Once you’ve made the decision to build a mobile app, it’s time to assemble your app team and begin spelling out your plans. It’s a good idea to include executive management, sales and marketing, and IT in your app team; you can balance your needs and wants against your in-house capacity and budget. Here’s a simple 8-step plan to get you started:
Your amazing app won’t make a return on investment—let alone achieve your marketing goals—if no one knows it exists or how to find it. Don’t make the mistake of thinking marketing is an afterthought or a once-and-done activity. Your marketing department should be involved in app promotion from day one.
Your first marketing tasks include choosing a name for your app, designing a logo, and doing keyword research. You’ll need keywords for app store optimization (ASO) and SEO, both of which work together for app discoverability and getting people to download your app. Remember, not all apps will be an extension of your business name: Chamin, for example, has an app named “Sit or Squat” lets people rate public restrooms, share their reviews, and find the cleanest facilities nearby.
It’s important to add a landing page to your website announcing your app; include a subscription form so you can run an email campaign prior to launch. As your app is built, add screenshots and a video promo to generate excitement. Include links and app store logos once you’ve released your app, and include a section for ratings and reviews.
Leverage all of your marketing channels to get people interested in your new app. Add progress reports to your company blog, promote your app’s features and release date on your social media channels, and send out an email blast. You may even want to reach out to social media influencers to enlist their help in promoting your app.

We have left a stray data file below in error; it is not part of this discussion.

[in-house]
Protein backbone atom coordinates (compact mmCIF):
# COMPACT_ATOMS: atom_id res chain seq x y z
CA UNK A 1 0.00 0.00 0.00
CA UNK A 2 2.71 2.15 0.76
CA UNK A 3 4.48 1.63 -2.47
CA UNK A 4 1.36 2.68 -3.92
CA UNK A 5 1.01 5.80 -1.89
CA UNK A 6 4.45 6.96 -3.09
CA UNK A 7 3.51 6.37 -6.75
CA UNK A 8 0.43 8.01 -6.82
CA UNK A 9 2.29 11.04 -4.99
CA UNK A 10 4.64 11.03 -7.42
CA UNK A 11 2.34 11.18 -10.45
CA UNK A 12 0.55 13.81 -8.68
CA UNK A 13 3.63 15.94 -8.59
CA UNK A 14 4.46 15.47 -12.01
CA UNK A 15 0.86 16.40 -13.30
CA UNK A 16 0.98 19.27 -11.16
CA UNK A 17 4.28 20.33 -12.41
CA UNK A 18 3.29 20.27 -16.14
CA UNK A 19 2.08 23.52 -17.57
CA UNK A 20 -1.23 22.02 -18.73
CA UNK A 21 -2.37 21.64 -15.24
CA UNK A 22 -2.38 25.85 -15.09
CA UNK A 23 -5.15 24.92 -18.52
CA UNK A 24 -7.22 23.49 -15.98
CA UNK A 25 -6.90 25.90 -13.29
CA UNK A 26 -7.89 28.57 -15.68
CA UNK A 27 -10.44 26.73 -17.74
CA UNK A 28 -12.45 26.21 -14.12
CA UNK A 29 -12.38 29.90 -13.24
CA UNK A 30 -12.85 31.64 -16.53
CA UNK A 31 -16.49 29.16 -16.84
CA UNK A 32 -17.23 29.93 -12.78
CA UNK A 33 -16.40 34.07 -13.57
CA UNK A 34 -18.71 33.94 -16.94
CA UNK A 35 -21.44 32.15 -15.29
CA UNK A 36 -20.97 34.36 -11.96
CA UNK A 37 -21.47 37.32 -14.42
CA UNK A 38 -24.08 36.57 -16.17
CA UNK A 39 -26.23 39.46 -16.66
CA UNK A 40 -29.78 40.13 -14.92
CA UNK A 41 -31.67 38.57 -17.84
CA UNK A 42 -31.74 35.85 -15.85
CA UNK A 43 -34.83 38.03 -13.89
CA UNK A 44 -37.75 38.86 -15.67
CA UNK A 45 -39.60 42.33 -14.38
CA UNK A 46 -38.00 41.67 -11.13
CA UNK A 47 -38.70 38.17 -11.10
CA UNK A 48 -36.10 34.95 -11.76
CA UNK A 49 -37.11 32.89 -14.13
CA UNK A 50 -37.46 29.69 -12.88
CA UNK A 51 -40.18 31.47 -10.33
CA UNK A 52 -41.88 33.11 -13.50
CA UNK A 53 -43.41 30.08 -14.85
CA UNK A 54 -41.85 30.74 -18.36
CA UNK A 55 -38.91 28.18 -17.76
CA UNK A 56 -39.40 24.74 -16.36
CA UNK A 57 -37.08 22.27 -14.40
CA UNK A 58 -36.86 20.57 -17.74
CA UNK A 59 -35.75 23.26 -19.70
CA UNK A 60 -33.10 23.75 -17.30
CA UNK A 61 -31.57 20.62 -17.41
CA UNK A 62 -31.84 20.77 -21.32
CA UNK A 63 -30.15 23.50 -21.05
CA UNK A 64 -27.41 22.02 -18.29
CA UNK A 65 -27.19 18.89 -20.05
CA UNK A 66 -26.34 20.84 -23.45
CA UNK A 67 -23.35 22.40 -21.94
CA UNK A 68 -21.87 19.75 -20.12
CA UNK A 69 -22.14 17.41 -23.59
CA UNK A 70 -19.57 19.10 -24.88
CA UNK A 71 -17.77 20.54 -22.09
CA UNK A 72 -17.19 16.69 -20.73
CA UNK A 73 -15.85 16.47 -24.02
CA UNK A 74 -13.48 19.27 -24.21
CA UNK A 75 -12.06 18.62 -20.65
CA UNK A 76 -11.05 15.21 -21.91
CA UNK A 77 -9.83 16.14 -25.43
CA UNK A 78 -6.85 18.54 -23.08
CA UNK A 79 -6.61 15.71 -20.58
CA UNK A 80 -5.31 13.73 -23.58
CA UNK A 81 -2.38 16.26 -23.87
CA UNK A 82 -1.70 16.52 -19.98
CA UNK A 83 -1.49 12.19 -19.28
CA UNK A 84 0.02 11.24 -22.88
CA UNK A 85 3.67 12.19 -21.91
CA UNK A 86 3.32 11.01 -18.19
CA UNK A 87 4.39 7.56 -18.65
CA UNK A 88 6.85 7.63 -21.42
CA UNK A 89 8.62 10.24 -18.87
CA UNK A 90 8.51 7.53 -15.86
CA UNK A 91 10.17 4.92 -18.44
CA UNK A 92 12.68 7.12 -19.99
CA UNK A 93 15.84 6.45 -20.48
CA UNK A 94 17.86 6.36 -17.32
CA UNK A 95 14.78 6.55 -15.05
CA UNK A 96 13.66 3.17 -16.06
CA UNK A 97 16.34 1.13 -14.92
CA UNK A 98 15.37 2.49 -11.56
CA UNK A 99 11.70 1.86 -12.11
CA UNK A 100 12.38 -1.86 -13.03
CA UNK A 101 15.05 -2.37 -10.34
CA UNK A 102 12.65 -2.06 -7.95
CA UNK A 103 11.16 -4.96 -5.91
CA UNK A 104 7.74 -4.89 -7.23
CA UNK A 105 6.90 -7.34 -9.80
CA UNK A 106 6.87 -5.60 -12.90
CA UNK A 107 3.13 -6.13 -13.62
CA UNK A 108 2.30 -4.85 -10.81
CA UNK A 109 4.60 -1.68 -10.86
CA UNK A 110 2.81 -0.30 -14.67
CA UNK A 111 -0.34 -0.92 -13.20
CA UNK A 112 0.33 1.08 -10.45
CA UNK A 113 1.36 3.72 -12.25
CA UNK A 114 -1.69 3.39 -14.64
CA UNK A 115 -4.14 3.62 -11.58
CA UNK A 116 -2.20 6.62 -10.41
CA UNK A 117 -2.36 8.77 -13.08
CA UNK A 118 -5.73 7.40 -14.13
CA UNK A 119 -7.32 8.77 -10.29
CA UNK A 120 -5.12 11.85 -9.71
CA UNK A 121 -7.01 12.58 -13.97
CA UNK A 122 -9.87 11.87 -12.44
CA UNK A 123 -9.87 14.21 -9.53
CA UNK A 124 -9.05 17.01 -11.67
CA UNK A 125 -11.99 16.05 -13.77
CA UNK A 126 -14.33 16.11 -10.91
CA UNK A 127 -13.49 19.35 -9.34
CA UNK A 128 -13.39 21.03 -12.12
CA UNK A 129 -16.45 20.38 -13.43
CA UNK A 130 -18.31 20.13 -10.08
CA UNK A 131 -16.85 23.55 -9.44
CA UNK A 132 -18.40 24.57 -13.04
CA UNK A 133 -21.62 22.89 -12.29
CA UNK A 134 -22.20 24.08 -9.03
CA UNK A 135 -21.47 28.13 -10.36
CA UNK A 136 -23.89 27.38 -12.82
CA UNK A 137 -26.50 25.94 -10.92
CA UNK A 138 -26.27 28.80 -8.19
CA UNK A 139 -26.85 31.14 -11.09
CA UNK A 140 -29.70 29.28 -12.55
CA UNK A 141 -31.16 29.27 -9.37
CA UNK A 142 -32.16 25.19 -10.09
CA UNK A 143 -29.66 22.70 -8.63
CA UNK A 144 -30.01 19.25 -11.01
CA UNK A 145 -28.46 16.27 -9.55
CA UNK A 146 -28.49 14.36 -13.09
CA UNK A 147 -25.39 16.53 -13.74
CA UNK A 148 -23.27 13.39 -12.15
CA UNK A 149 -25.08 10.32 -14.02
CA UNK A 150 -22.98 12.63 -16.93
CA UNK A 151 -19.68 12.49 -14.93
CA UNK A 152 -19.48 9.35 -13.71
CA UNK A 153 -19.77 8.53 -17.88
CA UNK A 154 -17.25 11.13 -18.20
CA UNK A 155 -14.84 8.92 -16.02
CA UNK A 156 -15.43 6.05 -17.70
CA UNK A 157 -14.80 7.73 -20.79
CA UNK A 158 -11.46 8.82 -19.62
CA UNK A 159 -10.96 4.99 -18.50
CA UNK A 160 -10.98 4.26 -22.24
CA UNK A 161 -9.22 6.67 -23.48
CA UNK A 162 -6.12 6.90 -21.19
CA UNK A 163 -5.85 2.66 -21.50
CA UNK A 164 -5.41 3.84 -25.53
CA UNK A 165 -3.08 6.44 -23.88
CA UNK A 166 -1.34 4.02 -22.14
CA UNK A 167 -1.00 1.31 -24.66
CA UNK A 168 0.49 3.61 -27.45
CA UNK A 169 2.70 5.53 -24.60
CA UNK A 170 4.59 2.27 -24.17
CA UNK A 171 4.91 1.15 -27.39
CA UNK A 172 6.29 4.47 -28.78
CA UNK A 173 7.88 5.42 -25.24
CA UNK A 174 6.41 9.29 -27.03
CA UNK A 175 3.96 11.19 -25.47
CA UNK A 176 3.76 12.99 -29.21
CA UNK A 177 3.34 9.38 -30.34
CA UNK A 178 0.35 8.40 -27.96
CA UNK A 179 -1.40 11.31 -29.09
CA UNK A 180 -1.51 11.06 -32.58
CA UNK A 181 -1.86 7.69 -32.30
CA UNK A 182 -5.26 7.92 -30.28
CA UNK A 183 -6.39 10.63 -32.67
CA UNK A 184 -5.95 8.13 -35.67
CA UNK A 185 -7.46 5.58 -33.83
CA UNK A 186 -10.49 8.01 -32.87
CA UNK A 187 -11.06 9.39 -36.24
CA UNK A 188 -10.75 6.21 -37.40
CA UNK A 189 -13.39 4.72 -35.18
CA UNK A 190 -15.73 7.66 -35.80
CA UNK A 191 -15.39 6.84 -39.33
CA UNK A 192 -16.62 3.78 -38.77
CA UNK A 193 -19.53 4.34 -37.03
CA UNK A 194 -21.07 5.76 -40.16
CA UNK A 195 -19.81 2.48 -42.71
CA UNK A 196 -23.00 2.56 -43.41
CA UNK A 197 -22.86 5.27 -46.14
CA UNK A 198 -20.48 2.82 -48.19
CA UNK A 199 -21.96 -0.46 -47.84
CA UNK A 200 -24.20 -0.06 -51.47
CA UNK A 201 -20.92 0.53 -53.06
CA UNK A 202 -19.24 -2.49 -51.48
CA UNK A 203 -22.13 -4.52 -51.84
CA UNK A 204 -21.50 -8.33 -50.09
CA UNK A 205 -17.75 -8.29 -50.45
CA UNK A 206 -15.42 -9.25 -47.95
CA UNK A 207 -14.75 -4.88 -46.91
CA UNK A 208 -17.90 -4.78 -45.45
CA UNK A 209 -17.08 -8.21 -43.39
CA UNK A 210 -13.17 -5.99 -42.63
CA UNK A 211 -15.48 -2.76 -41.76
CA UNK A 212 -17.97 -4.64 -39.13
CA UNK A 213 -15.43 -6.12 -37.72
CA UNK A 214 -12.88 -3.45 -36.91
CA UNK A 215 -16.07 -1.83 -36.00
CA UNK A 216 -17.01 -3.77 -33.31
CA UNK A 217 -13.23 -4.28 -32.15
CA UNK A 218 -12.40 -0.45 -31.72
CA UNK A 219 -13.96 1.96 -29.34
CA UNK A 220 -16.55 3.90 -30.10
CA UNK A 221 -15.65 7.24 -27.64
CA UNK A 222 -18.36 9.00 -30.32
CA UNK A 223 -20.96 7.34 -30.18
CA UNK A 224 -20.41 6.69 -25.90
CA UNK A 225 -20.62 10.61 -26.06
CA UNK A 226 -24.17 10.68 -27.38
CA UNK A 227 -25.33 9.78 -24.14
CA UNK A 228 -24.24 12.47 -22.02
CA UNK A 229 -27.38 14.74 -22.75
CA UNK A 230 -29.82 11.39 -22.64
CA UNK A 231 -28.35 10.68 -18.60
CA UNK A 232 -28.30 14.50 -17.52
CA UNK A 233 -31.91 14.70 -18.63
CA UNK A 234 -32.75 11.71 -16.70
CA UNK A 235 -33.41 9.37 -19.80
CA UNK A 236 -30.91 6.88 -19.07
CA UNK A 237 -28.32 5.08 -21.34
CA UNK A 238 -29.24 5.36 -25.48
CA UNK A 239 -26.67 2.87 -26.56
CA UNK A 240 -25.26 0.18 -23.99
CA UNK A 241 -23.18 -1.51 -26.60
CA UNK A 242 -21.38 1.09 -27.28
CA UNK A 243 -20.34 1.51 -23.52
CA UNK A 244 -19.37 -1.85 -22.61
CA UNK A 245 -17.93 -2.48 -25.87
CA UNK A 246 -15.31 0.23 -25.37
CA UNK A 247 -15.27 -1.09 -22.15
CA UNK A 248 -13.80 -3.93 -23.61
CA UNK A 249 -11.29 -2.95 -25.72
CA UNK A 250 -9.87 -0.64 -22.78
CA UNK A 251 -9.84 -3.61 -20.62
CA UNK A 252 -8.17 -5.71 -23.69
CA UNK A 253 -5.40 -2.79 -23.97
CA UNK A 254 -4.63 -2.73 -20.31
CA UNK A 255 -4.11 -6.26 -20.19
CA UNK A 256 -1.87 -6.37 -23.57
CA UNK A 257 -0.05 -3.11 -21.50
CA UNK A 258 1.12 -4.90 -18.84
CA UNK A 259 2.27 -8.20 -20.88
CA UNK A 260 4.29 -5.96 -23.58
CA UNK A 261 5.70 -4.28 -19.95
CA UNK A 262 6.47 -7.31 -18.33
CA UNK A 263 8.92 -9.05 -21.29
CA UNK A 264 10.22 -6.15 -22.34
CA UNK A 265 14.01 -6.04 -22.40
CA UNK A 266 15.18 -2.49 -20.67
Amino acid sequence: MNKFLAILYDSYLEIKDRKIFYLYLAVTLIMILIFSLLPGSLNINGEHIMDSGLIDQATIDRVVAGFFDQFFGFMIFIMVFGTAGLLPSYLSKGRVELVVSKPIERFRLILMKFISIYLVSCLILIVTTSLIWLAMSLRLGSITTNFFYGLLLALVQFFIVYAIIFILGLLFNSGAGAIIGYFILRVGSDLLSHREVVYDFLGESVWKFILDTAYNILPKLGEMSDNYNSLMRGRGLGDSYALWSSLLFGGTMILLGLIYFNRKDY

Once you release your app, pull out the stops promoting it. Announce it with signage in your stores, banners on your website, and across all your digital channels. Offer people an incentive to download your app—a one-time discount, free trial, or bundle of loyalty points are all attractive options.
It’s also important to reward and engage people once they’ve downloaded your app; don’t be the app users open once and never touch again. Use push notifications to share relevant content and work your social media channels to keep people engaged.
Most importantly, don’t assume that your customers will download your app just because you created one. Your app has to provide a unique value or service to your customers, entertain or excite them, and give them a personalized experience. If you accomplish that, your marketing efforts will be much more successful.
Of course you’ll want to track the number of downloads, but that figure gives you just a glimpse into performance. The sad truth is that almost a fourth of all downloaded apps are only opened once, so your first priority should be engagement and retention. In order to get there, you need to know the Ws of usage and adjust your strategies accordingly.
For SMEs today, taking the plunge into the world of mobile app development is a much easier decision than in years past; new app-building tools, better insight into mobile behavior and mobile marketing, and a clear path to ROI means nearly every small business can benefit from having a mobile app. What’s holding you back from taking the next step?